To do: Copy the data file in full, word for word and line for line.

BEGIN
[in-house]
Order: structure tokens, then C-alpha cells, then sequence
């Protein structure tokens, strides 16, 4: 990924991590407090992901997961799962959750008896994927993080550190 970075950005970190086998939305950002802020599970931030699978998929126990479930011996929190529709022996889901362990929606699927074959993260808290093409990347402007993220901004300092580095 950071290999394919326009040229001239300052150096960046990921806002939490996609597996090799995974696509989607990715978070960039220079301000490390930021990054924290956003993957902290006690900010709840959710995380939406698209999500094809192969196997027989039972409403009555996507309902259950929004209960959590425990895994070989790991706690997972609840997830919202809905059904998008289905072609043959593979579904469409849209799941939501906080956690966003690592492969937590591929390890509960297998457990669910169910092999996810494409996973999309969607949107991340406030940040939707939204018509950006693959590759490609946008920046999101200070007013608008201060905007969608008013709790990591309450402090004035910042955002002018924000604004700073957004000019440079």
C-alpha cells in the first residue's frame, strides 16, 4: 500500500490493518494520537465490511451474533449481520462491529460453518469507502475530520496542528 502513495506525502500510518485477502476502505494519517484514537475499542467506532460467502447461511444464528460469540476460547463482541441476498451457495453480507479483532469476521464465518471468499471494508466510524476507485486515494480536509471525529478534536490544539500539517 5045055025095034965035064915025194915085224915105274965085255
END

[in-house]
Order: structure tokens, then C-alpha cells, then sequence
């Protein structure tokens, strides 16, 4: 990924991590407090992901997961799962959750008896994927993080550190 970075950005970190086998939305950002802020599970931030699978998929126990479930011996929190529709022996889901362990929606699927074959993260808290093409990347402007993220901004300092580095 950071290999394919326009040229001239300052150096960046990921806002939490996609597996090799995974696509989607990715978070960039220079301000490390930021990054924290956003993957902290006690900010709840959710995380939406698209999500094809192969196997027989039972409403009555996507309902259950929004209960959590425990895994070989790991706690997972609840997830919202809905059904998008289905072609043959593979579904469409849209799941939501906080956690966003690592492969937590591929390890509960297998457990669910169910092999996810494409996973999309969607949107991340406030940040939707939204018509950006693959590759490609946008920046999101200070007013608008201060905007969608008013709790990591309450402090004035910042955002002018924000604004700073957004000019440079």
C-alpha cells in the first residue's frame, strides 16, 4: 500500500490493518494520537465490511451474533449481520462491529460453518469507502475530520496542528 502513495506525502500510518485477502476502505494519517484514537475499542467506532460467502447461511444464528460469540476460547463482541441476498451457495453480507479483532469476521464465518471468499471494508466510524476507485486515494480536509471525529478534536490544539500539517 5045055025095034965035064915025194915085224915105274965085255